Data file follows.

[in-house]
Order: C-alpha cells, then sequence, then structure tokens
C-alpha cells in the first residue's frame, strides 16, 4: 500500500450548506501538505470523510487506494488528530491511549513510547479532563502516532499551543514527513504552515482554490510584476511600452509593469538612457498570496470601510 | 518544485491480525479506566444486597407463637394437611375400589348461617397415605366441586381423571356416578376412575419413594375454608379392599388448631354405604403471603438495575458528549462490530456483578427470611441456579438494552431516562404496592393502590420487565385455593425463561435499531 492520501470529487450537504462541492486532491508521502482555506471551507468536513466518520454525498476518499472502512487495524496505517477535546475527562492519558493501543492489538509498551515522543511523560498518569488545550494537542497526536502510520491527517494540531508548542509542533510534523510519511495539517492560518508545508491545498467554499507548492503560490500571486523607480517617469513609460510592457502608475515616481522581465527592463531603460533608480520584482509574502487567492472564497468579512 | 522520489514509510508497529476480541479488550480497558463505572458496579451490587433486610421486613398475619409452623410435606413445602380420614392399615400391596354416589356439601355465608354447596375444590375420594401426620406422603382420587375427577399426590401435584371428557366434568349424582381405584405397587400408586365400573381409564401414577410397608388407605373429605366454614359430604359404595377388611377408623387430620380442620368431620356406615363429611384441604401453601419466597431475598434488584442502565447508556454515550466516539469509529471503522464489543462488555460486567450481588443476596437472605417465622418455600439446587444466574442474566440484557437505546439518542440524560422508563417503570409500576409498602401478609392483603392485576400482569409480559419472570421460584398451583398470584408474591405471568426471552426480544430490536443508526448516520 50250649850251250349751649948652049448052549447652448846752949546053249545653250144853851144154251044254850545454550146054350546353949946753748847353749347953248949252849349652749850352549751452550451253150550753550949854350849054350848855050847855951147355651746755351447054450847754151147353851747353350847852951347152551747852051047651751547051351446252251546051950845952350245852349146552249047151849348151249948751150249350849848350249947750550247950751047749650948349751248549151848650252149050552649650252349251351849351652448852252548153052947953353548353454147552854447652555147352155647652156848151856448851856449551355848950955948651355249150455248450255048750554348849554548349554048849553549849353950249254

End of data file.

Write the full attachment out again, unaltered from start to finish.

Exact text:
[in-house]
Order: C-alpha cells, then sequence, then structure tokens
C-alpha cells in the first residue's frame, strides 16, 4: 500500500450548506501538505470523510487506494488528530491511549513510547479532563502516532499551543514527513504552515482554490510584476511600452509593469538612457498570496470601510 | 518544485491480525479506566444486597407463637394437611375400589348461617397415605366441586381423571356416578376412575419413594375454608379392599388448631354405604403471603438495575458528549462490530456483578427470611441456579438494552431516562404496592393502590420487565385455593425463561435499531 492520501470529487450537504462541492486532491508521502482555506471551507468536513466518520454525498476518499472502512487495524496505517477535546475527562492519558493501543492489538509498551515522543511523560498518569488545550494537542497526536502510520491527517494540531508548542509542533510534523510519511495539517492560518508545508491545498467554499507548492503560490500571486523607480517617469513609460510592457502608475515616481522581465527592463531603460533608480520584482509574502487567492472564497468579512 | 522520489514509510508497529476480541479488550480497558463505572458496579451490587433486610421486613398475619409452623410435606413445602380420614392399615400391596354416589356439601355465608354447596375444590375420594401426620406422603382420587375427577399426590401435584371428557366434568349424582381405584405397587400408586365400573381409564401414577410397608388407605373429605366454614359430604359404595377388611377408623387430620380442620368431620356406615363429611384441604401453601419466597431475598434488584442502565447508556454515550466516539469509529471503522464489543462488555460486567450481588443476596437472605417465622418455600439446587444466574442474566440484557437505546439518542440524560422508563417503570409500576409498602401478609392483603392485576400482569409480559419472570421460584398451583398470584408474591405471568426471552426480544430490536443508526448516520 50250649850251250349751649948652049448052549447652448846752949546053249545653250144853851144154251044254850545454550146054350546353949946753748847353749347953248949252849349652749850352549751452550451253150550753550949854350849054350848855050847855951147355651746755351447054450847754151147353851747353350847852951347152551747852051047651751547051351446252251546051950845952350245852349146552249047151849348151249948751150249350849848350249947750550247950751047749650948349751248549151848650252149050552649650252349251351849351652448852252548153052947953353548353454147552854447652555147352155647652156848151856448851856449551355848950955948651355249150455248450255048750554348849554548349554048849553549849353950249254